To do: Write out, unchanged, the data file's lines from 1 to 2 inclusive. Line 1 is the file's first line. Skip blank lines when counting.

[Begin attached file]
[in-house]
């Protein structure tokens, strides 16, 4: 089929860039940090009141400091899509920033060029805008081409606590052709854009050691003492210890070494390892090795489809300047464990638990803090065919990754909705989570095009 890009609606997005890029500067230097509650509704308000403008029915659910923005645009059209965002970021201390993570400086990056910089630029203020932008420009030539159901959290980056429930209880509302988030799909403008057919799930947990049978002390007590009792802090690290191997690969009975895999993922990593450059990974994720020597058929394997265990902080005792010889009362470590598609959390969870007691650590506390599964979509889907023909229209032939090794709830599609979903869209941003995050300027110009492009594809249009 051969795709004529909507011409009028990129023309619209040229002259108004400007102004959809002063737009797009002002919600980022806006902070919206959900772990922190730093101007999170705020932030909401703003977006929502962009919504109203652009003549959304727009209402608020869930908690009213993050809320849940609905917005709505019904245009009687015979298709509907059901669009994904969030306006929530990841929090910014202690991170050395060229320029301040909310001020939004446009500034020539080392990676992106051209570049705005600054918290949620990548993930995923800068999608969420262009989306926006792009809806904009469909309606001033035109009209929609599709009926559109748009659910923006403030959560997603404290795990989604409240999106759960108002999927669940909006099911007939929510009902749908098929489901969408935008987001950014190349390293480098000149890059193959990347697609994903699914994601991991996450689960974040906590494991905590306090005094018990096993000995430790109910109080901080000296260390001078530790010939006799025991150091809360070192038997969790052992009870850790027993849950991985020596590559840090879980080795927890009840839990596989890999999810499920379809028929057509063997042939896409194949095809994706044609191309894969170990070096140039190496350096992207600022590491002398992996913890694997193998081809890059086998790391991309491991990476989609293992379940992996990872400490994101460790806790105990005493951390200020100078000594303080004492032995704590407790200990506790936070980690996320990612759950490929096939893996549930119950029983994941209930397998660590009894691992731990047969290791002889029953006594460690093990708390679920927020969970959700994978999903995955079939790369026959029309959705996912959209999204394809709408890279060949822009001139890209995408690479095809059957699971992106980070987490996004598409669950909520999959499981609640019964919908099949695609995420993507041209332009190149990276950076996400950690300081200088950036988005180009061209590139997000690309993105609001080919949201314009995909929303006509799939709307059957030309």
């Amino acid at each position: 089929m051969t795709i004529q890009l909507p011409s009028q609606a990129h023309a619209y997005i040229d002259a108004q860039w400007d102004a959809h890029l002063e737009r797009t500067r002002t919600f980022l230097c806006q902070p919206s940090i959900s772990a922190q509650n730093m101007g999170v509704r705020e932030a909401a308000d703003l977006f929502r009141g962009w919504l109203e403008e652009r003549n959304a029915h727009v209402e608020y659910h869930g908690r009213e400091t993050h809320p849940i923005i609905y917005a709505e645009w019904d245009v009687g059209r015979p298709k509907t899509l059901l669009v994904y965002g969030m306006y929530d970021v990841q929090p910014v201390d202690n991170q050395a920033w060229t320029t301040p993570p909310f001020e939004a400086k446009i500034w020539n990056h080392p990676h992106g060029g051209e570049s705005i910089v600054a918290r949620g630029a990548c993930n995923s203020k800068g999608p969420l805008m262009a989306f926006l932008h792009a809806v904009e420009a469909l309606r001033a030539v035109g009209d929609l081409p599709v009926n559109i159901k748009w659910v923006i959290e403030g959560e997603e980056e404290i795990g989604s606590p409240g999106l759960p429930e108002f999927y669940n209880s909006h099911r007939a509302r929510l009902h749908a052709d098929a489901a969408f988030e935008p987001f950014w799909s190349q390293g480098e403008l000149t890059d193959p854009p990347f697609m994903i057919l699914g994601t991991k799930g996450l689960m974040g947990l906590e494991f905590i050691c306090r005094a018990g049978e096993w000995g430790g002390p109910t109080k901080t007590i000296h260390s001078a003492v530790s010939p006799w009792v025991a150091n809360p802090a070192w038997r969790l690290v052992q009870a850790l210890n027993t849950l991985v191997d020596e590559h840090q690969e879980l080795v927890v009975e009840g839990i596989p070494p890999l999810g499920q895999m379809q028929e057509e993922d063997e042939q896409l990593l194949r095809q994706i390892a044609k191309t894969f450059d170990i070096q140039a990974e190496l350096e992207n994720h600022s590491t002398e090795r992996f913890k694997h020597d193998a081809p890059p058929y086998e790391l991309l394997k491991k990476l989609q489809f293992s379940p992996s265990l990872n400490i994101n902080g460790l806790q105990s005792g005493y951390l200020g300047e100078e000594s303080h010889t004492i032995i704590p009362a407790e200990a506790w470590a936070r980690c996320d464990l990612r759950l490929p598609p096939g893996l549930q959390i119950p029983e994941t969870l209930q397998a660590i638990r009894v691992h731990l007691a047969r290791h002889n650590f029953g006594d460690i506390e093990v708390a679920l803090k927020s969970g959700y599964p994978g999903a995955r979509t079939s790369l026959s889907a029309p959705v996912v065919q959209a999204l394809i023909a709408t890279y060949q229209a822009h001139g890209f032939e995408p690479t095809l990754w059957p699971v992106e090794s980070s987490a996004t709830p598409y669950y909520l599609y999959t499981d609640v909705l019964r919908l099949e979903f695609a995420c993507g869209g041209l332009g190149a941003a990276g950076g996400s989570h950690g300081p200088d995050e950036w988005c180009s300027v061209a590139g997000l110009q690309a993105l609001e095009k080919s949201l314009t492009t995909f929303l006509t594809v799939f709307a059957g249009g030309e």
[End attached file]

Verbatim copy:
[in-house]
């Protein structure tokens, strides 16, 4: 089929860039940090009141400091899509920033060029805008081409606590052709854009050691003492210890070494390892090795489809300047464990638990803090065919990754909705989570095009 890009609606997005890029500067230097509650509704308000403008029915659910923005645009059209965002970021201390993570400086990056910089630029203020932008420009030539159901959290980056429930209880509302988030799909403008057919799930947990049978002390007590009792802090690290191997690969009975895999993922990593450059990974994720020597058929394997265990902080005792010889009362470590598609959390969870007691650590506390599964979509889907023909229209032939090794709830599609979903869209941003995050300027110009492009594809249009 051969795709004529909507011409009028990129023309619209040229002259108004400007102004959809002063737009797009002002919600980022806006902070919206959900772990922190730093101007999170705020932030909401703003977006929502962009919504109203652009003549959304727009209402608020869930908690009213993050809320849940609905917005709505019904245009009687015979298709509907059901669009994904969030306006929530990841929090910014202690991170050395060229320029301040909310001020939004446009500034020539080392990676992106051209570049705005600054918290949620990548993930995923800068999608969420262009989306926006792009809806904009469909309606001033035109009209929609599709009926559109748009659910923006403030959560997603404290795990989604409240999106759960108002999927669940909006099911007939929510009902749908098929489901969408935008987001950014190349390293480098000149890059193959990347697609994903699914994601991991996450689960974040906590494991905590306090005094018990096993000995430790109910109080901080000296260390001078530790010939006799025991150091809360070192038997969790052992009870850790027993849950991985020596590559840090879980080795927890009840839990596989890999999810499920379809028929057509063997042939896409194949095809994706044609191309894969170990070096140039190496350096992207600022590491002398992996913890694997193998081809890059086998790391991309491991990476989609293992379940992996990872400490994101460790806790105990005493951390200020100078000594303080004492032995704590407790200990506790936070980690996320990612759950490929096939893996549930119950029983994941209930397998660590009894691992731990047969290791002889029953006594460690093990708390679920927020969970959700994978999903995955079939790369026959029309959705996912959209999204394809709408890279060949822009001139890209995408690479095809059957699971992106980070987490996004598409669950909520999959499981609640019964919908099949695609995420993507041209332009190149990276950076996400950690300081200088950036988005180009061209590139997000690309993105609001080919949201314009995909929303006509799939709307059957030309």